Ethical Nursing Care
In the complex modern world, we are surrounded by ethical is-sues in all facets of our lives. Consequently, there has been a height-ened interest in the field of ethics, in an attempt to gain a better understanding of how these issues influence us. Specifically, in health care the focus on ethics has intensified in response to con-troversial developments, including advances in technology and ge-netics, as well as diminished health care and financial resources.
Today, sophisticated technology can prolong life well beyond the time when death would have occurred in the past. Expensive experimental procedures and medications are available for at-tempting to preserve life, even when such attempts are likely to fail. The development of technological support has had an influ-ence on all stages of life. For example, the prenatal period has been influenced by genetic screening, in vitro fertilization, the harvesting and freezing of embryos, and prenatal surgery. In the early stages of life, premature infants are given a chance for sur-vival by the use of technical support. Children and adults who would have died as a result of organ failure are living longer be-cause of organ transplantation. Technological advances have also contributed to an increase in the average life expectancy. These advances in technology, however, have been a mixed blessing. Questions have been raised about whether, and under what cir-cumstances, it is appropriate to use such technology. Although many individuals are afforded a better quality of life, others face
The Inquiring Mind: Critical Thinking in Action
Throughout the critical thinking process, a continuous flow of questions evolves in the thinker’s mind. Although the questions will vary according to the particular clinical situation, certain gen-eral inquiries can serve as a basis for reaching conclusions and de-termining a course of action.
When faced with a patient situation, it is often helpful to seek answers to some or all of the following questions in an attempt to determine those actions that are most appropriate:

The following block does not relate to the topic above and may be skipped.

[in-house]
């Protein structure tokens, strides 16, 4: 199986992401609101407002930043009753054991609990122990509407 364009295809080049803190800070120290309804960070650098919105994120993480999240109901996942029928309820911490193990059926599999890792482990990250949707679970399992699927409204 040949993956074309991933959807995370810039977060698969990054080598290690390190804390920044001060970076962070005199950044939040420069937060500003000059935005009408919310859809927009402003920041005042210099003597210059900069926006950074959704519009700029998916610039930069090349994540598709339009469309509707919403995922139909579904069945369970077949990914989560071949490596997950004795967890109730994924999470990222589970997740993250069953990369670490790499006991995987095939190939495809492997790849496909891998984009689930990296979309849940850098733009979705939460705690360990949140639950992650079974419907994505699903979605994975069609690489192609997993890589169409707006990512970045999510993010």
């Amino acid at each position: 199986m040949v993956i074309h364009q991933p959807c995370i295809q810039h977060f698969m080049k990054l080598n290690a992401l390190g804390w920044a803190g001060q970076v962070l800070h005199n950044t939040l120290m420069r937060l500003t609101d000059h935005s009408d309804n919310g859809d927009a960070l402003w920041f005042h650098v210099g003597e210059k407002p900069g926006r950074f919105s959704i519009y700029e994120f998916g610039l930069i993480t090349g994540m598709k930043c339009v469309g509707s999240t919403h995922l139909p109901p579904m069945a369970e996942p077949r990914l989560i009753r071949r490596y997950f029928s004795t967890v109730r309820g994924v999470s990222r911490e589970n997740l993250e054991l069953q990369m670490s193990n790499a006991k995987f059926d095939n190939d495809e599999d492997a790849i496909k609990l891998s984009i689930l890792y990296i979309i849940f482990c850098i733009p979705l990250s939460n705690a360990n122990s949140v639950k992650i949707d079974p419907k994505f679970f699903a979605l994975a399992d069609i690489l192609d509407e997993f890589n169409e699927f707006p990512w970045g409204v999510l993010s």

· What relevant assessment information do I need, and how do I interpret this information? What does this information tell me?
· To what problems does this information point? Have I iden-tified the most important ones? Does the information point to any other problems that I should consider?
· Have I gathered all the information I need (signs/symptoms, laboratory values, medication history, emotional factors, mental status)? Is anything missing?
· Is there anything that needs to be reported immediately? Do I need to seek additional assistance?
· Does this patient have any special risk factors? Which ones are most significant? What must I do to minimize these risks?
· What possible complications must I anticipate?
· What are the most important problems in this situation? Do the patient and the patient’s family recognize the same problems?
· What are the desired outcomes for this patient? Which have the highest priority? Does the patient see eye to eye with me on these points?
· What is going to be my first action in this situation?
· How can I construct a plan of care to achieve the goals?
· Are there any age-related factors involved, and will they re-quire some special approach? Will I need to make some change in the plan of care to take these factors into account?
· How do the family dynamics affect this situation, and will this have an affect on my actions or the plan of care?
· Are there cultural factors that I must address and consider?
· Am I dealing with an ethical problem here? If so, how am I going to resolve it?
· Has any nursing research been conducted on this subject?
extended suffering as a result of efforts to prolong life, usually at great expense. Ethical issues also surround those practices or poli-cies that seem to allocate health care resources unjustly on the basis of age, race, gender, disability, or social mores.
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